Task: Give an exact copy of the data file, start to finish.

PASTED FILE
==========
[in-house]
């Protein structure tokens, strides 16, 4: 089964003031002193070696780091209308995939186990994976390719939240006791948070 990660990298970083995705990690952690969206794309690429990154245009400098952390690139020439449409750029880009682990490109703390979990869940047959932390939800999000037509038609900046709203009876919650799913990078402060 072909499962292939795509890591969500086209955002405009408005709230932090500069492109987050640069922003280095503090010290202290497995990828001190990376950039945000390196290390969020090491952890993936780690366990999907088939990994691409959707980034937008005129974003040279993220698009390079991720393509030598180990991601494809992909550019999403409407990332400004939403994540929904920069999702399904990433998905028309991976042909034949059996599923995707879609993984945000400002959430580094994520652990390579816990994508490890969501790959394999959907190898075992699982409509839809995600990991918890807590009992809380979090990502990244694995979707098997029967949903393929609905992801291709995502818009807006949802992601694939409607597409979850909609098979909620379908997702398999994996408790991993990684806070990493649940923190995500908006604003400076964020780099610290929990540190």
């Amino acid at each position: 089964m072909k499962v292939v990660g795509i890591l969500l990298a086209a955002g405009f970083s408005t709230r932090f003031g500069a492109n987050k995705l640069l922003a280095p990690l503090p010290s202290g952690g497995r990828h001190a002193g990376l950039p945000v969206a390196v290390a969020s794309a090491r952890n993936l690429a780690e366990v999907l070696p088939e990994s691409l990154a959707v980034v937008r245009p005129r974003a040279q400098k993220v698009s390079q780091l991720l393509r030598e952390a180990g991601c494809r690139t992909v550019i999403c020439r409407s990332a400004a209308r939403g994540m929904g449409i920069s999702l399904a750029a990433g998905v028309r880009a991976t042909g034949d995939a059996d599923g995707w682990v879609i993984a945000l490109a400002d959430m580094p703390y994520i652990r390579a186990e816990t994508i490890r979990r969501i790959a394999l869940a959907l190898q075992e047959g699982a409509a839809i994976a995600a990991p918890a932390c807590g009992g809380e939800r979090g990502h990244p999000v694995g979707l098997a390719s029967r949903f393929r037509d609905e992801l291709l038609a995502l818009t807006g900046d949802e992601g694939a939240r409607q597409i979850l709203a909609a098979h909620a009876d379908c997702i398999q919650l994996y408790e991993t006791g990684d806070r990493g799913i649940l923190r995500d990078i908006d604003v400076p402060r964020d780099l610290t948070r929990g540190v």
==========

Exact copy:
[in-house]
């Protein structure tokens, strides 16, 4: 089964003031002193070696780091209308995939186990994976390719939240006791948070 990660990298970083995705990690952690969206794309690429990154245009400098952390690139020439449409750029880009682990490109703390979990869940047959932390939800999000037509038609900046709203009876919650799913990078402060 072909499962292939795509890591969500086209955002405009408005709230932090500069492109987050640069922003280095503090010290202290497995990828001190990376950039945000390196290390969020090491952890993936780690366990999907088939990994691409959707980034937008005129974003040279993220698009390079991720393509030598180990991601494809992909550019999403409407990332400004939403994540929904920069999702399904990433998905028309991976042909034949059996599923995707879609993984945000400002959430580094994520652990390579816990994508490890969501790959394999959907190898075992699982409509839809995600990991918890807590009992809380979090990502990244694995979707098997029967949903393929609905992801291709995502818009807006949802992601694939409607597409979850909609098979909620379908997702398999994996408790991993990684806070990493649940923190995500908006604003400076964020780099610290929990540190």
């Amino acid at each position: 089964m072909k499962v292939v990660g795509i890591l969500l990298a086209a955002g405009f970083s408005t709230r932090f003031g500069a492109n987050k995705l640069l922003a280095p990690l503090p010290s202290g952690g497995r990828h001190a002193g990376l950039p945000v969206a390196v290390a969020s794309a090491r952890n993936l690429a780690e366990v999907l070696p088939e990994s691409l990154a959707v980034v937008r245009p005129r974003a040279q400098k993220v698009s390079q780091l991720l393509r030598e952390a180990g991601c494809r690139t992909v550019i999403c020439r409407s990332a400004a209308r939403g994540m929904g449409i920069s999702l399904a750029a990433g998905v028309r880009a991976t042909g034949d995939a059996d599923g995707w682990v879609i993984a945000l490109a400002d959430m580094p703390y994520i652990r390579a186990e816990t994508i490890r979990r969501i790959a394999l869940a959907l190898q075992e047959g699982a409509a839809i994976a995600a990991p918890a932390c807590g009992g809380e939800r979090g990502h990244p999000v694995g979707l098997a390719s029967r949903f393929r037509d609905e992801l291709l038609a995502l818009t807006g900046d949802e992601g694939a939240r409607q597409i979850l709203a909609a098979h909620a009876d379908c997702i398999q919650l994996y408790e991993t006791g990684d806070r990493g799913i649940l923190r995500d990078i908006d604003v400076p402060r964020d780099l610290t948070r929990g540190v």